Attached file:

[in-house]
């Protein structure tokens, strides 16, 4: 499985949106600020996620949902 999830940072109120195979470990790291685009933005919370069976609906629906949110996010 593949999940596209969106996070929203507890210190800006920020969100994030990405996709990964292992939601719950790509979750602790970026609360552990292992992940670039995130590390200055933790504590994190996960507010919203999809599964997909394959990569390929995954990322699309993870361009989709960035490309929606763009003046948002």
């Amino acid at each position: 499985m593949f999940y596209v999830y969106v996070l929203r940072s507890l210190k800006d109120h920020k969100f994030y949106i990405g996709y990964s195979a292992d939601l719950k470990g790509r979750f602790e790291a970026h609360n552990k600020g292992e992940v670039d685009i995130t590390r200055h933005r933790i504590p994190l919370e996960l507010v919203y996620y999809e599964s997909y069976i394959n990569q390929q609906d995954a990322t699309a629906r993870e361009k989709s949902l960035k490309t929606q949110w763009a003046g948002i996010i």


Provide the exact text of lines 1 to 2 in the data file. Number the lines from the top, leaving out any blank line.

[in-house]
């Protein structure tokens, strides 16, 4: 499985949106600020996620949902 999830940072109120195979470990790291685009933005919370069976609906629906949110996010 593949999940596209969106996070929203507890210190800006920020969100994030990405996709990964292992939601719950790509979750602790970026609360552990292992992940670039995130590390200055933790504590994190996960507010919203999809599964997909394959990569390929995954990322699309993870361009989709960035490309929606763009003046948002």